The ACCME will review stakeholder feedback and determine whether to make refinements to the proposal. If and when the Board of Directors decides to adopt new commendation criteria, the ACCME would then gather further responses from the stakeholder community through a call for public comment, in accordance with the ACCME Rule-Making Policy, before making any final decision to implement the proposal.
Join the Discussion
We will use a flipped classroom approach to initiating the engagement process. Please review the written and video resources described below and then join the webinar to ask your questions about the proposal.
ACCME Proposal for a Menu of New Criteria for Accreditation with Commendation: A PDF including a cover letter; the proposed menu of 15 commendation criteria, grouped into four sections related to the Creation of CME, CME Activities, The Program, and Outcomes; and annotations to support the CME community’s understanding of the ACCME’s intentions.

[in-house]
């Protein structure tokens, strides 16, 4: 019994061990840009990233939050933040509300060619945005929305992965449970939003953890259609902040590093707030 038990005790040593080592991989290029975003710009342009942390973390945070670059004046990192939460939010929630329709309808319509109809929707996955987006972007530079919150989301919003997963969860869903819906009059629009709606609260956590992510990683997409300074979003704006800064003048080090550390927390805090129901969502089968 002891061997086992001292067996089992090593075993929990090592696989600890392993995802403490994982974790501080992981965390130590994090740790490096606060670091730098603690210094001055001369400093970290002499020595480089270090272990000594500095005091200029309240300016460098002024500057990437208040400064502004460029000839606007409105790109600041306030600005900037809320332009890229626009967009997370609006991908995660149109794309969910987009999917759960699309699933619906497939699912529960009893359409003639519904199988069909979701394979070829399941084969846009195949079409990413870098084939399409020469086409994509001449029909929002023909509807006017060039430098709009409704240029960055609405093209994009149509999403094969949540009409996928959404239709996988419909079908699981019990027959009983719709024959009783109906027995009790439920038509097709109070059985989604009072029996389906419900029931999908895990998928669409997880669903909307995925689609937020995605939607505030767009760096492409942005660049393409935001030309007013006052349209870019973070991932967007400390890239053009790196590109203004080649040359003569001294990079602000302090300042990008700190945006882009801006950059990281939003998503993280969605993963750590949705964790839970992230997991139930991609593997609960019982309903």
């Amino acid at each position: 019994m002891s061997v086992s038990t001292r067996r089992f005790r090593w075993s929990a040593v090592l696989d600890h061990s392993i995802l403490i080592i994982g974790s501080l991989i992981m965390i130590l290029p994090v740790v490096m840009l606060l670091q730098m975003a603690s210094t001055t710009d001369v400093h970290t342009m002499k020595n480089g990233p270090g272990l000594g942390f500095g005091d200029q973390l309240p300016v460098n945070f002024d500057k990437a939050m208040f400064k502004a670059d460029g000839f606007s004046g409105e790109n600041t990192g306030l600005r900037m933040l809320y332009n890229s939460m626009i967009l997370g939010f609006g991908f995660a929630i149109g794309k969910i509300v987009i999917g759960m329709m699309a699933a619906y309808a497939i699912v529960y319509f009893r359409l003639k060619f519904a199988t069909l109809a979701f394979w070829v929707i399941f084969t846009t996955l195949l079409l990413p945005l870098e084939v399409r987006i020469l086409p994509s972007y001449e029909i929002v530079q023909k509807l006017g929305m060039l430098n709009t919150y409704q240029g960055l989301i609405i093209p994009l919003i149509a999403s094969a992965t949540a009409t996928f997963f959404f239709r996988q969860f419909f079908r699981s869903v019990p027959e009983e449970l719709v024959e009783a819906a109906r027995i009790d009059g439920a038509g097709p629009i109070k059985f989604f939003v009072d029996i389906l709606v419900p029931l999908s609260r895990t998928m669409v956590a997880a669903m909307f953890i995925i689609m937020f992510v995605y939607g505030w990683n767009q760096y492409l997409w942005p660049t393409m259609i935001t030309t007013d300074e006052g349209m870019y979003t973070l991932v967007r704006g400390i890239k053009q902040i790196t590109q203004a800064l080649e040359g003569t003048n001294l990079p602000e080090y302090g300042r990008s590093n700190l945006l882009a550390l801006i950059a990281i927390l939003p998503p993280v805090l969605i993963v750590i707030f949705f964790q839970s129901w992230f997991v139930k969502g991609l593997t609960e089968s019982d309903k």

Evolving Accreditation with Commendation: ACCME Proposal for a Menu of New Criteria— A video tutorial with Murray Kopelow, MD, ACCME President and CEO
Pre-Webinar Survey: After reviewing the proposal and video tutorial, please complete this online survey by May 2 to submit your questions for the webinar.
Informational Webinar about the ACCME Proposal for a New Menu of New Criteria for Accreditation with Commendation: The ACCME invites all stakeholders to join the webinar on May 13, from 10 to 11:30 AM Central Time. The purpose of the webinar is to answer your questions, support your understanding of the proposed criteria, and give you the information you need to engage in the feedback process.